Many European property markets which have seen prices plummet in recent years could be good bets for overseas buyers but others should be left well alone, according to a new report from below market value specialists.
Local knowledge is vital to assessing a market before investing so international property investment website IPS has assessed the world’s most distressed real estate markets.
It says that plummeting property prices currently characterises the real estate market in Ireland. Prices nationally having declined by 8.5% in the first six months of this year. Even in the capital city Dublin prices are more than 50% below their peak in 2007.
‘Falling rental yields and distressed sale auctions are now commonplace in the Ireland so now could be the time to pick up some real bargains,’ it suggests.
The United States, and Florida in particular, could be reaching the bottom of the market as prices are picking up in some areas. But IPS reckons it is a market only for experienced investors as prices vary so much depending on location.
Hungary is described as uncertain.
‘Moody’s have just downgraded Hungary’s rating to Junk status. This comes on top of rising interest rates with the base rate now standing at 6.5%. The first signs of the impact of these higher interest rates on mortgages are now being felt in a rise in the supply of distressed property. Even in the good times the market in this country was uncertain,’ says the report.
Greece is a high risk market at present even for experienced real estate investors, it points out.
‘Flirting with bankruptcy and the fact it may become the first country to exit the euro, it has uncertainty and is a high risk gamble for anyone but the most experienced property investor. Buying property in Greece could get your fingers severely burnt by a return to the Drachma and a subsequent halving of current property value. Not worth the risk,’ the report explains.
Bulgaria, once the darling of overseas property investors has seen prices plummet in the capital, in the ski resorts and even on the coast where many British and Irish investors are trapped unable to sell.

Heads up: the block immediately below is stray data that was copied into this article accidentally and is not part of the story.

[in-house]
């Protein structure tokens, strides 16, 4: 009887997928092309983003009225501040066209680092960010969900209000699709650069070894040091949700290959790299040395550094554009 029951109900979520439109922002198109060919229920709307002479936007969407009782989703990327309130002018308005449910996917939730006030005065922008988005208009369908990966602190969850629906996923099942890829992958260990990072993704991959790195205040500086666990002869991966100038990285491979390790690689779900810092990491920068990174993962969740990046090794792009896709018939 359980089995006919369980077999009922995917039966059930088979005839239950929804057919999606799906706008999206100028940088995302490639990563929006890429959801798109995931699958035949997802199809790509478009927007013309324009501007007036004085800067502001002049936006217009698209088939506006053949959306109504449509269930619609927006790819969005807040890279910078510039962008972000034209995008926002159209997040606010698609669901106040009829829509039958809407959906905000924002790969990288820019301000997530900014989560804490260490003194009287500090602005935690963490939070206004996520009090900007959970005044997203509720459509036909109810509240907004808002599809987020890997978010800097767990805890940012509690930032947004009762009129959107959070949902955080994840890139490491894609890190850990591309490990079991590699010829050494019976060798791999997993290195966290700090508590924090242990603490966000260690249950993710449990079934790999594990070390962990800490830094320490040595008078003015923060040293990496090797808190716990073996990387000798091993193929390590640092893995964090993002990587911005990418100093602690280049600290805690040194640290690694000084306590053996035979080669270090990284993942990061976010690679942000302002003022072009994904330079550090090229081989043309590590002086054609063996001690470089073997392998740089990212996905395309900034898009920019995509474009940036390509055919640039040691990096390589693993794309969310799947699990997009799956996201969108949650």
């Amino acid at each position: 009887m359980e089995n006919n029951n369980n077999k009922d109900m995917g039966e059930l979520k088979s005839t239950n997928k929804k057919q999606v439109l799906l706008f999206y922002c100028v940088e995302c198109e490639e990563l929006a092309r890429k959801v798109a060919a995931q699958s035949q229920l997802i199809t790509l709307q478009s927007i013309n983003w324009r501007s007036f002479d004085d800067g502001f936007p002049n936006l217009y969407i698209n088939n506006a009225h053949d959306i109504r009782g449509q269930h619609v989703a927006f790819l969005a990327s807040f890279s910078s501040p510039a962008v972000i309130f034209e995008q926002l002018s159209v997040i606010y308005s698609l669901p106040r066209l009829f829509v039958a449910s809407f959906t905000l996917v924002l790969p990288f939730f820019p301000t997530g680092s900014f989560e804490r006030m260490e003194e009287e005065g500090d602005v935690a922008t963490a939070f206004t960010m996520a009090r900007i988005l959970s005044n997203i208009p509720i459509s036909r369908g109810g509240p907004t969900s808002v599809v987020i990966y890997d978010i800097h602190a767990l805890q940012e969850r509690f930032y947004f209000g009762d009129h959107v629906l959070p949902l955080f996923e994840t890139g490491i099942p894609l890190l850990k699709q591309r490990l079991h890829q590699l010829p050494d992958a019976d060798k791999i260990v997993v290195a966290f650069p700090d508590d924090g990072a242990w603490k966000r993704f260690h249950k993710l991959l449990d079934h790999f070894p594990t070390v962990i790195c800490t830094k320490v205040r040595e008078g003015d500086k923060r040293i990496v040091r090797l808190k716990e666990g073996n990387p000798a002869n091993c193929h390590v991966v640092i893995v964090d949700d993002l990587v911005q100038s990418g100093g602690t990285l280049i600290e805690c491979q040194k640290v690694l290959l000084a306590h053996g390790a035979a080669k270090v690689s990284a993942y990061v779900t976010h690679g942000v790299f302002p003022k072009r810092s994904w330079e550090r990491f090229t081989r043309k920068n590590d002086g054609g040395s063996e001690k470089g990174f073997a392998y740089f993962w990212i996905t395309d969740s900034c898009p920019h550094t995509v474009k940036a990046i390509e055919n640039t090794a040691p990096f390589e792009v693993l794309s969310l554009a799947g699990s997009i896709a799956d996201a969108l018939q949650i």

‘Tenants are hard to come by and there are even issues surrounding ownership of properties with tales of unfortunate investors sitting outside the gates of properties they once owned. This market has further to fall in 2012,’ says the report.
‘Falling property prices, lack of clear data, transparency and corruption, oversupply and poor quality developments,’ is how the report sums up Cyprus. ‘Unfortunately banks appear to be unwilling to offer any incentives to overseas investors to take property off their hands, one to avoid for now. Things will get worse before they get better,’ it adds.
Oversupply and an economy on the brink of needing a bailout have put huge pressure on Spain’s property market, according to IPS.
‘It is now possible to buy a property at 60% below market value with 100% finance. If the banks are willing to lend at this amount with no deposit then they must be confident that this market has finally reached bottom in the more desirable coastal areas. Invest now if you want to grab a bargain in coastal areas. Properties are unlikely to get cheaper,’ says the report.
It says that Portugal’s property market has been hit hard by the sovereign debt crisis.
‘While Portugal’s cities are a definite no no as the population struggles with austerity measures, the government is actively encouraging overseas investors to come and invest in prime coastal resorts,’ it explains.
‘Compared to Spain the gap between supply and demand is less pronounced meaning that when economic conditions improve, property investors could make a nice return by investing in discounted property. It can be difficult to secure mortgage finance, but not impossible and there are some good opportunities to invest in some high spec coastal properties,’ it concludes.